Inhibition of hemostasis by a high affinity biogenic amine-binding protein from the saliva of a blood-feeding insect

John F. Andersen, Ivo M.B. Francischetti, Jesus G. Valenzuela, Peter Schuck, José M.C. Ribeiro

Research output: Contribution to journalArticlepeer-review

Abstract

The saliva of the blood-feeding insect Rhodnius prolixus contains numerous pharmacologically active substances. Included among these are a number of lipocalin proteins that bind various ligands important in hemostasis and inflammation. One such protein is a biogenic amine-binding protein (ABP) that binds serotonin, epinephrine, and norepinephrine. Based on amino acid alignments, it is most similar to the nitrophorin group of lipocalins found in the same insect species. Physiologically, this protein appears to act as both a vasodilator and platelet aggregation inhibitor. This protein inhibits smooth muscle contraction of the rat uterus in response to serotonin and of the rabbit aorta in response to norepinephrine. Platelet aggregation induced by a combination of low concentrations of ADP and either serotonin or epinephrine is inhibited because of the binding of serotonin and epinephrine. Potentiation of aggregation induced by low concentrations of collagen along with serotonin or epinephrine is also inhibited. Dissociation constants for biogenic amines were measured using isothermal titration calorimetry and the Hummel-Dreyer method of equilibrium gel filtration. In this manner, Kd values of 102, 24, and 345 nM were found for serotonin, norepinephrine, and epinephrine, respectively. Molecular modeling of ABP suggests that ligand binding is mediated by interaction with the side chains of aromatic amino acids and charged residues that line the binding pocket.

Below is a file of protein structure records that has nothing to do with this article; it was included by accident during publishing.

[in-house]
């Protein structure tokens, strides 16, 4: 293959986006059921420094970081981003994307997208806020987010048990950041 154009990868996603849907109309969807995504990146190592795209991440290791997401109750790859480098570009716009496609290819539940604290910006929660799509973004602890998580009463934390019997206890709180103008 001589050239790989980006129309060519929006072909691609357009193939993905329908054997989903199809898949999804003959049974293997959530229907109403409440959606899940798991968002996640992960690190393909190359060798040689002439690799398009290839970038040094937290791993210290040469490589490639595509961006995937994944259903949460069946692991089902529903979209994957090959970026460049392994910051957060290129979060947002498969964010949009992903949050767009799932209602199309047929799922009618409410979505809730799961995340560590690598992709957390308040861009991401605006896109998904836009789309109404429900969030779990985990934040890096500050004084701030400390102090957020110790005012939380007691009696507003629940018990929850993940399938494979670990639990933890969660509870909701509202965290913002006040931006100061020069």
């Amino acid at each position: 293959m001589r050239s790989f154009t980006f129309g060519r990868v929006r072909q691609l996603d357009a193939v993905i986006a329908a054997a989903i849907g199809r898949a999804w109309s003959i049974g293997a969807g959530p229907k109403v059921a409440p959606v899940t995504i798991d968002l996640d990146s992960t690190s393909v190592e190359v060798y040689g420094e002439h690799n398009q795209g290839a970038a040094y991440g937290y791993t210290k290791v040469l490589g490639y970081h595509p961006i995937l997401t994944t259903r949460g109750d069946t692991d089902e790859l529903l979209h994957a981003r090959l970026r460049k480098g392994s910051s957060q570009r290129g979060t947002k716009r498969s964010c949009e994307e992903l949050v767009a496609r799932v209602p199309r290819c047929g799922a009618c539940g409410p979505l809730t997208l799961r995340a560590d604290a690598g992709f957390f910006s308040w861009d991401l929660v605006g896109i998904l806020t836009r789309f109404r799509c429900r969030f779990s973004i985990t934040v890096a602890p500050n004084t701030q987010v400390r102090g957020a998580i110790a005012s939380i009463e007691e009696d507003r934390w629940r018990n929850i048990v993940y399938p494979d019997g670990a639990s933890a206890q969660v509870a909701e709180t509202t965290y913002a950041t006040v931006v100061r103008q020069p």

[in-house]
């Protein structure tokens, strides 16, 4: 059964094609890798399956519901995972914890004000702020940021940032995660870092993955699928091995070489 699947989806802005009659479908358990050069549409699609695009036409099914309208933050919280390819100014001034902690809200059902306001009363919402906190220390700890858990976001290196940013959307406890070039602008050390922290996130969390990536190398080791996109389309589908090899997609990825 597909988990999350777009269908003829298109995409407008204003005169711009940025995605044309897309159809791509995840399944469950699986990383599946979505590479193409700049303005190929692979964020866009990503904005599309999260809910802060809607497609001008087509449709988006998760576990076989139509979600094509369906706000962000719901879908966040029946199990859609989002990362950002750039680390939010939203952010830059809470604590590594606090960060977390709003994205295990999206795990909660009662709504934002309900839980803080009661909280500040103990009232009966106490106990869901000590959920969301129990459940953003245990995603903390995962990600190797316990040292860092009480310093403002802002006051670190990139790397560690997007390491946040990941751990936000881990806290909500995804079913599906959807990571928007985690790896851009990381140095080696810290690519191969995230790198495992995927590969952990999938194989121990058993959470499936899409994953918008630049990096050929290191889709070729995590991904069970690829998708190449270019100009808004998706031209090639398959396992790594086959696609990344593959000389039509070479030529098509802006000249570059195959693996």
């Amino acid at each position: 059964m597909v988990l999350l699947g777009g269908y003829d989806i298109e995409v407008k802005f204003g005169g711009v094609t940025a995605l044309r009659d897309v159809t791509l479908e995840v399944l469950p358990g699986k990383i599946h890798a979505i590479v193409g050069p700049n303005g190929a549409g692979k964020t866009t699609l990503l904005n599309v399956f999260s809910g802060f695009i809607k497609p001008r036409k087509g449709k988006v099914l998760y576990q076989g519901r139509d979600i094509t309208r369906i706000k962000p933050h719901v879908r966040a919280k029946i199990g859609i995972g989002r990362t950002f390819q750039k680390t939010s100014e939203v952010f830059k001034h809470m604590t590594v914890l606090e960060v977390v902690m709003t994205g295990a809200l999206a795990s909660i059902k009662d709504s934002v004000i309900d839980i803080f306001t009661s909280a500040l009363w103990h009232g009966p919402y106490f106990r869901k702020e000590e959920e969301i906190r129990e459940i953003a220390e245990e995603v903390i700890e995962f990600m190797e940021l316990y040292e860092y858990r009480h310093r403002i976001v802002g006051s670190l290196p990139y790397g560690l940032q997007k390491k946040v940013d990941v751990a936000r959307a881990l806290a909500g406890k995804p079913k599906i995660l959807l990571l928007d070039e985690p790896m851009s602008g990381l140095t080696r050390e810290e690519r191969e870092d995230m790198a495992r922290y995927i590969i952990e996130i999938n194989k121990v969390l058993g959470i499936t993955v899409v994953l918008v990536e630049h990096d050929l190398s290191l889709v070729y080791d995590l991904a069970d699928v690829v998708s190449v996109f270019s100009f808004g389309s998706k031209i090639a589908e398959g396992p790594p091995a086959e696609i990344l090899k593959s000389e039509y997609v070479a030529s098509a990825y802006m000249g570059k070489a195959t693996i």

Original languageEnglish (US)
Pages (from-to)4611-4617
Number of pages7
JournalJournal of Biological Chemistry
Volume278
Issue number7
DOIs
StatePublished - Feb 14 2003
Externally publishedYes

ASJC Scopus subject areas

  • Biochemistry
  • Molecular Biology
  • Cell Biology

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